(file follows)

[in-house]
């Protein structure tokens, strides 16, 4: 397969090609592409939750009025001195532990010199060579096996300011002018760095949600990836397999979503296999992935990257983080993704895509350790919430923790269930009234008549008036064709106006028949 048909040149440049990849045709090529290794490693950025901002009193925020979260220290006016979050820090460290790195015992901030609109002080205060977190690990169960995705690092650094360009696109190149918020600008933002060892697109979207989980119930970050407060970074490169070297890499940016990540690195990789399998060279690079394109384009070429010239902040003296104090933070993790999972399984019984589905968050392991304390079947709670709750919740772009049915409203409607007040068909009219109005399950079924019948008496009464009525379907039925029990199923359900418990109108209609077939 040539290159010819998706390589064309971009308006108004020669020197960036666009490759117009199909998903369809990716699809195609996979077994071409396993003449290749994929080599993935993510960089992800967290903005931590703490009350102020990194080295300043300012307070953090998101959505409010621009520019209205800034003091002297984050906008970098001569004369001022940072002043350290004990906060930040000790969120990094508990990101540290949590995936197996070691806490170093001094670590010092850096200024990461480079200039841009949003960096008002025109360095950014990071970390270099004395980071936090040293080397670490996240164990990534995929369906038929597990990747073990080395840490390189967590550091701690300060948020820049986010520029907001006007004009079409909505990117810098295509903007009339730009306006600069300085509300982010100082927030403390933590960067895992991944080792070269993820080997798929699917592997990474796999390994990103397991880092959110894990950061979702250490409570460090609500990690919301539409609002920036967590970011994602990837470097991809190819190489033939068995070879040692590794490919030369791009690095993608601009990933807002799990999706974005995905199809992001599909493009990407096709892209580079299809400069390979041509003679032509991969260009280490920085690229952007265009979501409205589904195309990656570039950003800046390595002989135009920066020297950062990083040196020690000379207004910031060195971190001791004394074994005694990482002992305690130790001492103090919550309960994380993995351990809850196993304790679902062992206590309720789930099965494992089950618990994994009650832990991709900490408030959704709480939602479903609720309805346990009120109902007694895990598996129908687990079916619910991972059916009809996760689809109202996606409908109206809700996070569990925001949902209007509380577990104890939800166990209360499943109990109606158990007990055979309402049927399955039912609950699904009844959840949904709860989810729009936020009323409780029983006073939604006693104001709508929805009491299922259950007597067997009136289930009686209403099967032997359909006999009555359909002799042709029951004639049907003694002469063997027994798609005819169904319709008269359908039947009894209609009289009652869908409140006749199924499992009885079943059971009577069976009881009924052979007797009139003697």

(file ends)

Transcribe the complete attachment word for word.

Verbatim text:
[in-house]
């Protein structure tokens, strides 16, 4: 397969090609592409939750009025001195532990010199060579096996300011002018760095949600990836397999979503296999992935990257983080993704895509350790919430923790269930009234008549008036064709106006028949 048909040149440049990849045709090529290794490693950025901002009193925020979260220290006016979050820090460290790195015992901030609109002080205060977190690990169960995705690092650094360009696109190149918020600008933002060892697109979207989980119930970050407060970074490169070297890499940016990540690195990789399998060279690079394109384009070429010239902040003296104090933070993790999972399984019984589905968050392991304390079947709670709750919740772009049915409203409607007040068909009219109005399950079924019948008496009464009525379907039925029990199923359900418990109108209609077939 040539290159010819998706390589064309971009308006108004020669020197960036666009490759117009199909998903369809990716699809195609996979077994071409396993003449290749994929080599993935993510960089992800967290903005931590703490009350102020990194080295300043300012307070953090998101959505409010621009520019209205800034003091002297984050906008970098001569004369001022940072002043350290004990906060930040000790969120990094508990990101540290949590995936197996070691806490170093001094670590010092850096200024990461480079200039841009949003960096008002025109360095950014990071970390270099004395980071936090040293080397670490996240164990990534995929369906038929597990990747073990080395840490390189967590550091701690300060948020820049986010520029907001006007004009079409909505990117810098295509903007009339730009306006600069300085509300982010100082927030403390933590960067895992991944080792070269993820080997798929699917592997990474796999390994990103397991880092959110894990950061979702250490409570460090609500990690919301539409609002920036967590970011994602990837470097991809190819190489033939068995070879040692590794490919030369791009690095993608601009990933807002799990999706974005995905199809992001599909493009990407096709892209580079299809400069390979041509003679032509991969260009280490920085690229952007265009979501409205589904195309990656570039950003800046390595002989135009920066020297950062990083040196020690000379207004910031060195971190001791004394074994005694990482002992305690130790001492103090919550309960994380993995351990809850196993304790679902062992206590309720789930099965494992089950618990994994009650832990991709900490408030959704709480939602479903609720309805346990009120109902007694895990598996129908687990079916619910991972059916009809996760689809109202996606409908109206809700996070569990925001949902209007509380577990104890939800166990209360499943109990109606158990007990055979309402049927399955039912609950699904009844959840949904709860989810729009936020009323409780029983006073939604006693104001709508929805009491299922259950007597067997009136289930009686209403099967032997359909006999009555359909002799042709029951004639049907003694002469063997027994798609005819169904319709008269359908039947009894209609009289009652869908409140006749199924499992009885079943059971009577069976009881009924052979007797009139003697």